# Physics 434, 2015: Homework 6

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Please turn on the assignment either as a PDF file to me by email, or as a printout/writeup to my mailbox in physics. Detailed derivations (with explanations) and calculations must be present for the problems for full credit. Submit your code if a problem requires you to program.

1. In class, we have discussed the first passage time in random walk models. Let's analyze generation of a neural action potential from this perspective. Let's suppose a neuron starts at rest with the voltage ${\displaystyle V_{0}<0}$. Every time step ${\displaystyle \Delta t}$ it's voltage can either go up by ${\displaystyle \Delta V}$ or down by ${\displaystyle -\Delta V}$ with probabilities ${\displaystyle p}$ and ${\displaystyle 1-p}$, respectively. Voltage goes down due to the leak current across the membrane, and it increases due to random synaptic inputs. If the voltage reaches ${\displaystyle V_{0}}$, then it cannot be lowered anymore. If it reaches ${\displaystyle V_{\rm {threshold}}}$, then the neuron releases an action potential (that is, it fires), and the voltage is reset back to ${\displaystyle V_{0}}$.
• Write a program to simulate this random walk for arbitrary ${\displaystyle p,\,V_{0},\,V_{\rm {threshold}},\,\Delta V,\,\Delta t}$ and to record the time it takes for the neuron to fire.
• Run this program sufficient number of times to estimate the mean and the standard deviation of the time to firing for ${\displaystyle \Delta t=1ms}$, ${\displaystyle \Delta V=5mV}$, ${\displaystyle V_{0}=-65mV}$, ${\displaystyle V_{\rm {threshold}}=-35mV}$, and for value of ${\displaystyle p=[0.2:0.05:1]}$. Plot the curve of the coefficient of variation, ${\displaystyle \sigma /\mu }$ of the firing time as a function of ${\displaystyle p}$.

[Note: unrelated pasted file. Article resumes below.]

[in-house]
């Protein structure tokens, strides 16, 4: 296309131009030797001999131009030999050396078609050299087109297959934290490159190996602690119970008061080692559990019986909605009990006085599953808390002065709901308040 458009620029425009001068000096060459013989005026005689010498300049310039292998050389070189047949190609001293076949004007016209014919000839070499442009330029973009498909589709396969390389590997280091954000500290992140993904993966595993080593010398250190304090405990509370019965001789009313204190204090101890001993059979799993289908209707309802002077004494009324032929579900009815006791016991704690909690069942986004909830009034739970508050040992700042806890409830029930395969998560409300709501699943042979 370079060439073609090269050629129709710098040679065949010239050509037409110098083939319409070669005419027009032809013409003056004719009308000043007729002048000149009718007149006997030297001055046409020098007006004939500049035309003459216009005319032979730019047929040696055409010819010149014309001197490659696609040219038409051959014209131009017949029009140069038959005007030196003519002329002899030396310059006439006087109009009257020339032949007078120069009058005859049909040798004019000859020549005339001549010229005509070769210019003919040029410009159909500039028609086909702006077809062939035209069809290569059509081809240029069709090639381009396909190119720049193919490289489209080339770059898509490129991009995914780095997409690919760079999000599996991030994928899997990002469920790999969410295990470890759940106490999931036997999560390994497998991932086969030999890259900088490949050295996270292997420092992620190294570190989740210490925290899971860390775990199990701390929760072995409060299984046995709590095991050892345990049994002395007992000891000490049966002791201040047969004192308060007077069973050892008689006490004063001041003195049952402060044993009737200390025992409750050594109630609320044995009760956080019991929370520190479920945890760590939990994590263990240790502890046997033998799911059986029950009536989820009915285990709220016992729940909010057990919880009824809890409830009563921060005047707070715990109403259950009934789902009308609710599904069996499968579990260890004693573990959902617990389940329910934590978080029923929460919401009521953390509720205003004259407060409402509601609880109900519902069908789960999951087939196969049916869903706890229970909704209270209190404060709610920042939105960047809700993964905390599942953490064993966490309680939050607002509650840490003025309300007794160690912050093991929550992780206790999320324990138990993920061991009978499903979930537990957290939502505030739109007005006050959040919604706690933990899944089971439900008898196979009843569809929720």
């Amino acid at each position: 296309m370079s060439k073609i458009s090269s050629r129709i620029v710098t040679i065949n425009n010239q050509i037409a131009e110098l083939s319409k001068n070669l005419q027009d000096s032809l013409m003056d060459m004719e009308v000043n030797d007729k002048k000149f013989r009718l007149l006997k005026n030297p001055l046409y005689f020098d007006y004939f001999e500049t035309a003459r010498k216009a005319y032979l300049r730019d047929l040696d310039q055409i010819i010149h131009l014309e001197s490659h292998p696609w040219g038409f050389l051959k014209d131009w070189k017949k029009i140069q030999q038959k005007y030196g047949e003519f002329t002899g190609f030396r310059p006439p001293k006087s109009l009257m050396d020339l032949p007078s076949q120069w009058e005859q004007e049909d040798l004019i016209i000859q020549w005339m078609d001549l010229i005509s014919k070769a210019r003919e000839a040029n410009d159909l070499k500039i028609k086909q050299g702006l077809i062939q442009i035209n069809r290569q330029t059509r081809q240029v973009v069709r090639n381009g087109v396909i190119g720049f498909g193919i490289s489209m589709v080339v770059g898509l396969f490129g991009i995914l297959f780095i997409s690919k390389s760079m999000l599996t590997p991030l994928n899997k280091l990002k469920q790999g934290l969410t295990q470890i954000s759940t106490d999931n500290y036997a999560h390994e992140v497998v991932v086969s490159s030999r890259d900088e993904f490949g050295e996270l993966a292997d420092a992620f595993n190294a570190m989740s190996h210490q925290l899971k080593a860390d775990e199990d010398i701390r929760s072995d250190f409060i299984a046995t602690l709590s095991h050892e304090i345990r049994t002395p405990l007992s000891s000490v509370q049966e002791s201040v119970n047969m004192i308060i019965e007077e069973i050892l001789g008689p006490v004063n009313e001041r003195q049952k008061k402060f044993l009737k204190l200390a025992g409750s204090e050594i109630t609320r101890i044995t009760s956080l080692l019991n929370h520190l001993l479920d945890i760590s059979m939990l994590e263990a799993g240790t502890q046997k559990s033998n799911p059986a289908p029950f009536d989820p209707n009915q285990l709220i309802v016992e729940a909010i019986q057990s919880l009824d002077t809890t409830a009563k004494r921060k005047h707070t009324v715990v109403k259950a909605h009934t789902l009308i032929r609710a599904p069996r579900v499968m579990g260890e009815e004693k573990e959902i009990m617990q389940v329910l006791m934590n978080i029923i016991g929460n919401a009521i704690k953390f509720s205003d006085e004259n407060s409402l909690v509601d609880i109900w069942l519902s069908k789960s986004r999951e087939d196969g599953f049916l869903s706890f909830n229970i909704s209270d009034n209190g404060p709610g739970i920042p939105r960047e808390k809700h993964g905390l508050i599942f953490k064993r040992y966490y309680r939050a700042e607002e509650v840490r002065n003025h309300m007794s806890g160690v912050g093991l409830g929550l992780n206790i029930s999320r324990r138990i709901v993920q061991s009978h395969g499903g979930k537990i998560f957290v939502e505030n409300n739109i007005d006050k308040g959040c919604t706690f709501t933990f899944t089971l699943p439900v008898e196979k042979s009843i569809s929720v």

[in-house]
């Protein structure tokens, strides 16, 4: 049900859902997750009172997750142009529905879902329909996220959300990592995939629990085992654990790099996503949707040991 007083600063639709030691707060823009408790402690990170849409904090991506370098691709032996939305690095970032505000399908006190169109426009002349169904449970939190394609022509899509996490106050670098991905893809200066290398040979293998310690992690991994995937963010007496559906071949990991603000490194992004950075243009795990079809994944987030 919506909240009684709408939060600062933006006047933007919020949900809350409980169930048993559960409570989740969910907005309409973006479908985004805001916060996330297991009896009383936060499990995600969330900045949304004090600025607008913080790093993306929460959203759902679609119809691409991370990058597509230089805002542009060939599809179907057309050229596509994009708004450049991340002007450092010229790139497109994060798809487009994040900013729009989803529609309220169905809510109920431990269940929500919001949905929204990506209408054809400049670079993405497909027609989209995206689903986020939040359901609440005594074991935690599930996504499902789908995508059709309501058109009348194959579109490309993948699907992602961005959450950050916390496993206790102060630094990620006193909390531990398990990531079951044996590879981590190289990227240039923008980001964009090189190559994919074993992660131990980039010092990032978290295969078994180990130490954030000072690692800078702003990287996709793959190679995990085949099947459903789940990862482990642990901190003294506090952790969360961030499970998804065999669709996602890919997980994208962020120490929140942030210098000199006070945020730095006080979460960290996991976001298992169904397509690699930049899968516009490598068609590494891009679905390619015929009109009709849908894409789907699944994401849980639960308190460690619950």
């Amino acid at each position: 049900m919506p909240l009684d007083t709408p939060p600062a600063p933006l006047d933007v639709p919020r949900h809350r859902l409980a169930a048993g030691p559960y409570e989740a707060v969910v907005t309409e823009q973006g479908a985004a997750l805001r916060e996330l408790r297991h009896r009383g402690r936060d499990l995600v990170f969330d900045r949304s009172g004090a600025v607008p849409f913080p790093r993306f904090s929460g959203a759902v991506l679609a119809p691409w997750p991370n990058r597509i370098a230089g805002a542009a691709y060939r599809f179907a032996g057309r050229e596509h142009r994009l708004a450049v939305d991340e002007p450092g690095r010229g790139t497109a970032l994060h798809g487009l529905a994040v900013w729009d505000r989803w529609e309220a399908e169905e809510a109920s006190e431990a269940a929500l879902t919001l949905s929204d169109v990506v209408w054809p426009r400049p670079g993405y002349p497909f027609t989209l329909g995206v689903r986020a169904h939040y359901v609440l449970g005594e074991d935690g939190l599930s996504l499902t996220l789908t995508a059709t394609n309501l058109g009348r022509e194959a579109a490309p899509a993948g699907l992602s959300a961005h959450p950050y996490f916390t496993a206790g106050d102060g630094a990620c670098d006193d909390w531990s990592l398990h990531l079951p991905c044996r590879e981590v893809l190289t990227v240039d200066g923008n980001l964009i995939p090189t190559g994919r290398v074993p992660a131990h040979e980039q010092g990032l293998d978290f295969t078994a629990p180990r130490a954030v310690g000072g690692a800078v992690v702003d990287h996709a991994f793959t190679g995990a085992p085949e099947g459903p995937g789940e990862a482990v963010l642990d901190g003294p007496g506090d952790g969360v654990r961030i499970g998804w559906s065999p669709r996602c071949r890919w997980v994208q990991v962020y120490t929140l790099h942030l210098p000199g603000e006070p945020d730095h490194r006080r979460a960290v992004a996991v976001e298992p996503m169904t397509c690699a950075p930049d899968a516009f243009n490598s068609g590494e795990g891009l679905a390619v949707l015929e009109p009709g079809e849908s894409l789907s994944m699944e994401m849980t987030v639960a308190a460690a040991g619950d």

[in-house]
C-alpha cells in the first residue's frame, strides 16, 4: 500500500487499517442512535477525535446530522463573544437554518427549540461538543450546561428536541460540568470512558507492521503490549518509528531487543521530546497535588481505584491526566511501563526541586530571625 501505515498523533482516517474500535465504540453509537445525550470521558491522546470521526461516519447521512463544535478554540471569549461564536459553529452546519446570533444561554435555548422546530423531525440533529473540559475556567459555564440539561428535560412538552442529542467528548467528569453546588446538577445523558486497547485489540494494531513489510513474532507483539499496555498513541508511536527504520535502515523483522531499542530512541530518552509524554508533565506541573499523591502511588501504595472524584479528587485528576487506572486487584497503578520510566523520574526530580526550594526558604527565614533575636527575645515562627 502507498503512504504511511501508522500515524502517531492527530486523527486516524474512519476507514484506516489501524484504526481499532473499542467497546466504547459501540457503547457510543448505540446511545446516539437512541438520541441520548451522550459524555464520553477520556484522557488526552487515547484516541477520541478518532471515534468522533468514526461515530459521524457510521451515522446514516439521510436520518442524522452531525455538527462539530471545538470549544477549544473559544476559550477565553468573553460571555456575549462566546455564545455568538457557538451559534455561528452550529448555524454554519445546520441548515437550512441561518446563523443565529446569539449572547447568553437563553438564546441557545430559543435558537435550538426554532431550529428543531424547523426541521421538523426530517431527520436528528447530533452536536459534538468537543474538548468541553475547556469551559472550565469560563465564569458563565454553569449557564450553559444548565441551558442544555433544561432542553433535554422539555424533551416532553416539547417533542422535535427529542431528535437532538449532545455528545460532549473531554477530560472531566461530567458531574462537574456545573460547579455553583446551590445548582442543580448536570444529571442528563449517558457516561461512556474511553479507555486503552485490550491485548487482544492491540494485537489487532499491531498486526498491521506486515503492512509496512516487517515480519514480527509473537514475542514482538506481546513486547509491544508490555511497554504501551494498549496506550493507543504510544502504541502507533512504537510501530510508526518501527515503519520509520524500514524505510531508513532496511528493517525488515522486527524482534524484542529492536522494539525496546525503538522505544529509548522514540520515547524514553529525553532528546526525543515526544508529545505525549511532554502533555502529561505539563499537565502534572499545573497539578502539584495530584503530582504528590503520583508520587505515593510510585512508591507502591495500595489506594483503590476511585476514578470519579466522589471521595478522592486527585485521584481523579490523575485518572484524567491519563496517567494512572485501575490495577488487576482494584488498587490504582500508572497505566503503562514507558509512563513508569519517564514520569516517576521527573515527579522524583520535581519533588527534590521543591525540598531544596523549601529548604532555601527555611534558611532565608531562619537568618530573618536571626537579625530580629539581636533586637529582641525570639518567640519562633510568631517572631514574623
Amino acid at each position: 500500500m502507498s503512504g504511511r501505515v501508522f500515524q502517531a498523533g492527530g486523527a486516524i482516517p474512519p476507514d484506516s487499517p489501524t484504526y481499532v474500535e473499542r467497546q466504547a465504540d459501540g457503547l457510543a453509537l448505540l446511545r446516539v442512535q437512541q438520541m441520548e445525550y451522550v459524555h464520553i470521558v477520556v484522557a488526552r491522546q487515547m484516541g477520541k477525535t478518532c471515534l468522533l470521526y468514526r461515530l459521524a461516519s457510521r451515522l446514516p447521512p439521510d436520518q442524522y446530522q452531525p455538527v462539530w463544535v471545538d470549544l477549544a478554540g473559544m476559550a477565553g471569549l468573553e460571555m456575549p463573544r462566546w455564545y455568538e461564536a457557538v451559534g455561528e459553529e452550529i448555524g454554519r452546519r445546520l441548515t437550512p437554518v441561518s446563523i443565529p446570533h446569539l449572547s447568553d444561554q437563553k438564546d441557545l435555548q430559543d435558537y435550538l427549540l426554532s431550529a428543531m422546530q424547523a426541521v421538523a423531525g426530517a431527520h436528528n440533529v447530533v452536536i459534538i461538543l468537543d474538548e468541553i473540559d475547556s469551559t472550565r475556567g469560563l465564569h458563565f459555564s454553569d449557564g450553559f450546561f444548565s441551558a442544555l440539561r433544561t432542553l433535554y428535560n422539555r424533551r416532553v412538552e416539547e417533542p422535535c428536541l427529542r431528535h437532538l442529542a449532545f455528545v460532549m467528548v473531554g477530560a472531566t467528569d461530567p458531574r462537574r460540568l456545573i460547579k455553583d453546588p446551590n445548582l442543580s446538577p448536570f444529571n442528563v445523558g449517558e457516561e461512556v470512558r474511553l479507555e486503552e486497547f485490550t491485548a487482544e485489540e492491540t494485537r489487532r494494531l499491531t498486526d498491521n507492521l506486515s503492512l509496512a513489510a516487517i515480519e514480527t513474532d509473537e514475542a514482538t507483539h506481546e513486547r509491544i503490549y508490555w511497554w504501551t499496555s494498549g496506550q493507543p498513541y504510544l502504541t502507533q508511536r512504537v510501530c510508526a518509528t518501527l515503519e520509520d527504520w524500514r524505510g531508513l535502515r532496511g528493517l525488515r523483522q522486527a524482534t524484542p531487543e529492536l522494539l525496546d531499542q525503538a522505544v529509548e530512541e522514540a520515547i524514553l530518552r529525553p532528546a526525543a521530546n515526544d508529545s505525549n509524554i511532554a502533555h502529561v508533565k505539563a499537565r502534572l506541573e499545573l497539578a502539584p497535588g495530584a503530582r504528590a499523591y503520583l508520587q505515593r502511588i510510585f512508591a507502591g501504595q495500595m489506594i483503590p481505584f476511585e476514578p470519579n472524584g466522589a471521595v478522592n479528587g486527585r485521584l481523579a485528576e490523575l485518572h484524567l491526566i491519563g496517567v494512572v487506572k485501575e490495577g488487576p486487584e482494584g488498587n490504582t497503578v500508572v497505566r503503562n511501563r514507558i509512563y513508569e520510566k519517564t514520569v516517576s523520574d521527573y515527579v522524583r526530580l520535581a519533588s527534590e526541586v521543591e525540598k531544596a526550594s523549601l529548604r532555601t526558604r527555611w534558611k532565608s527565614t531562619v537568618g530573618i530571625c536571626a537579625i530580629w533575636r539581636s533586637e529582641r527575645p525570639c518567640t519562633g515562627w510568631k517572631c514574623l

• Extra credit question: Now assume that ${\displaystyle p\to 1}$ or ${\displaystyle p\to 0}$. Analytically derive expressions for the coefficient of variation in these cases. You may want to look at Bel et al., 2010, for a derivation of this result for an arbitrary ${\displaystyle p}$.
2. Graduate Students Only: Let's make the problem above a bit more realistic. The neuron relaxes linearly, in proportion to how far away it is from ${\displaystyle V_{0}}$, and the synaptic input to the neuron is white. That is, the neuronal potential satisfies ${\displaystyle dV/dt=-(V-V_{0})/\tau +\eta }$, where ${\displaystyle \langle \eta \rangle =c}$ and ${\displaystyle \langle \eta (t)\eta (t')\rangle =\Omega \delta (t-t')}$. The neuron fires whenever ${\displaystyle V=V_{\rm {threshold}}}$. Derive analytically the distribution of spikes under the approximation that they are rare. Simulate the problem and confirm your theoretical prediction.
3. Let's verify whether what I told you in class about random walk return probabilities is correct. We will solve Problem 1.1.17 in Grinstead and Snell book, which I reproduce below.